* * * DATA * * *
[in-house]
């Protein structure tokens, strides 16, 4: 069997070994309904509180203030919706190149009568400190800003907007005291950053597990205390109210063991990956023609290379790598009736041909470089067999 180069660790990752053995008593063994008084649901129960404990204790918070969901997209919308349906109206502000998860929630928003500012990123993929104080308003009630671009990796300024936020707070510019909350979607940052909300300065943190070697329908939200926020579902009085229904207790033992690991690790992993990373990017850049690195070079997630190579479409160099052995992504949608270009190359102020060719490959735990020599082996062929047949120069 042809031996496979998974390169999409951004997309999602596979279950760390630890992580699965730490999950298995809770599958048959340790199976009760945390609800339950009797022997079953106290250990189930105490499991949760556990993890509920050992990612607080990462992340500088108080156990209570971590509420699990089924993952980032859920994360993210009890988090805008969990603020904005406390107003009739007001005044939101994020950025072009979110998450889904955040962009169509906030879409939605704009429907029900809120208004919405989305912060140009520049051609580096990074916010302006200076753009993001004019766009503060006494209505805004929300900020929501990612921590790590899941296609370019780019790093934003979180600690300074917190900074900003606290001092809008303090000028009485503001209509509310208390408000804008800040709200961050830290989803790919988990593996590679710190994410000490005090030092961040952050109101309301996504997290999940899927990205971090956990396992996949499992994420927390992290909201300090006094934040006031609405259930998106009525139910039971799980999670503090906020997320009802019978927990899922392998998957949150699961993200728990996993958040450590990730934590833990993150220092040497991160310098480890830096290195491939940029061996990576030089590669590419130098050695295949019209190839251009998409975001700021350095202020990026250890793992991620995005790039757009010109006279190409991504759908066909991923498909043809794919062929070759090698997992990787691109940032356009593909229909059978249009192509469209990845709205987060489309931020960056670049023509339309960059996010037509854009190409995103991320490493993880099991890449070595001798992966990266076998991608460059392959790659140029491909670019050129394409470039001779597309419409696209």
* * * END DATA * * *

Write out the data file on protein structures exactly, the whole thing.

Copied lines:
[in-house]
């Protein structure tokens, strides 16, 4: 069997070994309904509180203030919706190149009568400190800003907007005291950053597990205390109210063991990956023609290379790598009736041909470089067999 180069660790990752053995008593063994008084649901129960404990204790918070969901997209919308349906109206502000998860929630928003500012990123993929104080308003009630671009990796300024936020707070510019909350979607940052909300300065943190070697329908939200926020579902009085229904207790033992690991690790992993990373990017850049690195070079997630190579479409160099052995992504949608270009190359102020060719490959735990020599082996062929047949120069 042809031996496979998974390169999409951004997309999602596979279950760390630890992580699965730490999950298995809770599958048959340790199976009760945390609800339950009797022997079953106290250990189930105490499991949760556990993890509920050992990612607080990462992340500088108080156990209570971590509420699990089924993952980032859920994360993210009890988090805008969990603020904005406390107003009739007001005044939101994020950025072009979110998450889904955040962009169509906030879409939605704009429907029900809120208004919405989305912060140009520049051609580096990074916010302006200076753009993001004019766009503060006494209505805004929300900020929501990612921590790590899941296609370019780019790093934003979180600690300074917190900074900003606290001092809008303090000028009485503001209509509310208390408000804008800040709200961050830290989803790919988990593996590679710190994410000490005090030092961040952050109101309301996504997290999940899927990205971090956990396992996949499992994420927390992290909201300090006094934040006031609405259930998106009525139910039971799980999670503090906020997320009802019978927990899922392998998957949150699961993200728990996993958040450590990730934590833990993150220092040497991160310098480890830096290195491939940029061996990576030089590669590419130098050695295949019209190839251009998409975001700021350095202020990026250890793992991620995005790039757009010109006279190409991504759908066909991923498909043809794919062929070759090698997992990787691109940032356009593909229909059978249009192509469209990845709205987060489309931020960056670049023509339309960059996010037509854009190409995103991320490493993880099991890449070595001798992966990266076998991608460059392959790659140029491909670019050129394409470039001779597309419409696209």